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Amsterdam Steel Bridge 3D Printed


To complete the bridge, multi-axis industrial robots will be fitted with 3D printing tools and controlled using custom software that enables the robots to print metals, plastics, and combinations of materials. Dutch construction company Heijmans will be completing a steel bridge in the center of Amsterdam using what on paper seems like a futuristic method: with a 3D printer, robots, and steel. The project was initiated by Dutch startup MX3D using a design by Joris Laarman, the company said in a statement. The bridge project, in partnership with Autodesk and a number of other supporters, is possible thanks to MX3D’s earlier efforts to 3D print using six-axis robotic arms.

These computer-guided robotic arms tipped with welders to 3D print a steel bridge in midair over a canal in Amsterdam. The robots print using steel, stainless steel, aluminum, bronze, or copper. They make lines in the air, without the need for support structures, by sequentially building welds in any direction in space. And eventually they’ll even print tracks to move along as their creation materializes below. The new technique is cost-effective and scalable, more than current 3D printing methods, and offers creative robot production solutions for art, construction, and more. The future of digital production and local production is in the new craft. This bridge will show how 3D printing finally enters the world of large-scale, functional objects and sustainable materials while allowing unprecedented freedom of form.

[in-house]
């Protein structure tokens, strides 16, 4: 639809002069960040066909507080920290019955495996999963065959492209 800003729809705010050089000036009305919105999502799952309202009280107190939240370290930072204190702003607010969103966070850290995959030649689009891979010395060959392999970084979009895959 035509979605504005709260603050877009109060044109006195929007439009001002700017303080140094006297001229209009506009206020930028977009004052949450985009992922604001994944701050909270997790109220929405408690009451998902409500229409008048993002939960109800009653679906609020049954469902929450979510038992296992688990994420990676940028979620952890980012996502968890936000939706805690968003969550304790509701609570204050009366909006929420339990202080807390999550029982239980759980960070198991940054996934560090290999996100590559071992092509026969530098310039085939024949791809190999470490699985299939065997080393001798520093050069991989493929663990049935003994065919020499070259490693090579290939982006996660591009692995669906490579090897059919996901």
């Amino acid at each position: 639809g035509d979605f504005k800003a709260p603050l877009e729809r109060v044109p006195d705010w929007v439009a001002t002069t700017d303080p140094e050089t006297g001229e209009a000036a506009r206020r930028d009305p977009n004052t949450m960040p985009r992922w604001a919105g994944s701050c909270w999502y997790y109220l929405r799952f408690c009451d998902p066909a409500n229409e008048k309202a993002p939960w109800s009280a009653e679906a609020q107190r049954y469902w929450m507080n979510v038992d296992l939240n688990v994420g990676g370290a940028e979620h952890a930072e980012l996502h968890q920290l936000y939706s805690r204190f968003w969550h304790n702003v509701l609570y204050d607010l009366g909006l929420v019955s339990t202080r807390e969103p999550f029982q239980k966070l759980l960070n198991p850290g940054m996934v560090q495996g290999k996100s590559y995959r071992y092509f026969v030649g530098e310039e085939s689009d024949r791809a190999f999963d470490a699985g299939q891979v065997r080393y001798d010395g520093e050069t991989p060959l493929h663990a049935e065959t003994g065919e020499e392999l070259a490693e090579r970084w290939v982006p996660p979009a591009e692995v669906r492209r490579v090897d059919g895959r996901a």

Opening in September 2015 is a visitor center that will give the public access to the project’s progress. MX3D and the city of Amsterdam will announce the exact location soon. In fall of 2017, they’ll set up robots on opposite banks of a canal in Amsterdam (final design and location TBD) and hit the print button. Over the course of two months, the robots will simultaneously print the bridge from each bank, eventually meeting in the middle to join the halves. This being the Netherlands, MX3D decided that a bridge over an old city canal was a pretty good choice. Not only is it good for publicity, but, if MX3D can construct a bridge out of thin air, it can construct anything. The finished bridge will measure 24 feet long. Constructed using a steel composite specially developed at the University of Delft, it will be as strong as any other bridge and able to handle regular foot traffic for years to come.

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